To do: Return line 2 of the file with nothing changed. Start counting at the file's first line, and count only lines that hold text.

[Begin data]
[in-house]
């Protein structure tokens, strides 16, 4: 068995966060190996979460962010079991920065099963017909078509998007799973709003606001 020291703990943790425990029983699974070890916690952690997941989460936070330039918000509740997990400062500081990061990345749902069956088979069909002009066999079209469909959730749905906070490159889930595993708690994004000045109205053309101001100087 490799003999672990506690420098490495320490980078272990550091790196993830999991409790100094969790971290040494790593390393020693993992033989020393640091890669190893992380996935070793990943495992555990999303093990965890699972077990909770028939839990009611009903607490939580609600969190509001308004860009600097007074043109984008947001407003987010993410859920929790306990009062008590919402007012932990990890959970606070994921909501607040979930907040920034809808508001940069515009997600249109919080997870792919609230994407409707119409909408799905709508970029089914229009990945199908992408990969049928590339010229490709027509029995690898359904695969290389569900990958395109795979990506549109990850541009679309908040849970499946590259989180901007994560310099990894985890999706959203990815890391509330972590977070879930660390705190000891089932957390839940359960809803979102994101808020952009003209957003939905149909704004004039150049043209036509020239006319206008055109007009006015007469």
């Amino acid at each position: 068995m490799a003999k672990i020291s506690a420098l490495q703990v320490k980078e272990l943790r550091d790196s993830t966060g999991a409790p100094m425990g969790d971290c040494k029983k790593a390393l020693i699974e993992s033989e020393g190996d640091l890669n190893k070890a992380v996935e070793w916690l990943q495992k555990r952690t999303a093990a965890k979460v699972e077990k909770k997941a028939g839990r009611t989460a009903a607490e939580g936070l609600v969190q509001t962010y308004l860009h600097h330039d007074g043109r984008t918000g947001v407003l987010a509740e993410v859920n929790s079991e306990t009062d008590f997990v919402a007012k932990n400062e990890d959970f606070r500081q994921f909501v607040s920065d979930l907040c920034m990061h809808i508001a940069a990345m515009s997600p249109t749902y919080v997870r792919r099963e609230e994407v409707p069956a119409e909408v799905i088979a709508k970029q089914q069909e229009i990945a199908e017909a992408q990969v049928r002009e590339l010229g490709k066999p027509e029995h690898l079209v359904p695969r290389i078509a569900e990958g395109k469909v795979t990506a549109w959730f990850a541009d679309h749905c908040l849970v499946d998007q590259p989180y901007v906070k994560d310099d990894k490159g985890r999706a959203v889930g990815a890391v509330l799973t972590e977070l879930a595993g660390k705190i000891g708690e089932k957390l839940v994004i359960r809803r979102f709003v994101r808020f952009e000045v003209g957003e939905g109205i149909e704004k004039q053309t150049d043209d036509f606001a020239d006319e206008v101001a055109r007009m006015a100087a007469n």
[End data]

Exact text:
């Protein structure tokens, strides 16, 4: 068995966060190996979460962010079991920065099963017909078509998007799973709003606001 020291703990943790425990029983699974070890916690952690997941989460936070330039918000509740997990400062500081990061990345749902069956088979069909002009066999079209469909959730749905906070490159889930595993708690994004000045109205053309101001100087 490799003999672990506690420098490495320490980078272990550091790196993830999991409790100094969790971290040494790593390393020693993992033989020393640091890669190893992380996935070793990943495992555990999303093990965890699972077990909770028939839990009611009903607490939580609600969190509001308004860009600097007074043109984008947001407003987010993410859920929790306990009062008590919402007012932990990890959970606070994921909501607040979930907040920034809808508001940069515009997600249109919080997870792919609230994407409707119409909408799905709508970029089914229009990945199908992408990969049928590339010229490709027509029995690898359904695969290389569900990958395109795979990506549109990850541009679309908040849970499946590259989180901007994560310099990894985890999706959203990815890391509330972590977070879930660390705190000891089932957390839940359960809803979102994101808020952009003209957003939905149909704004004039150049043209036509020239006319206008055109007009006015007469």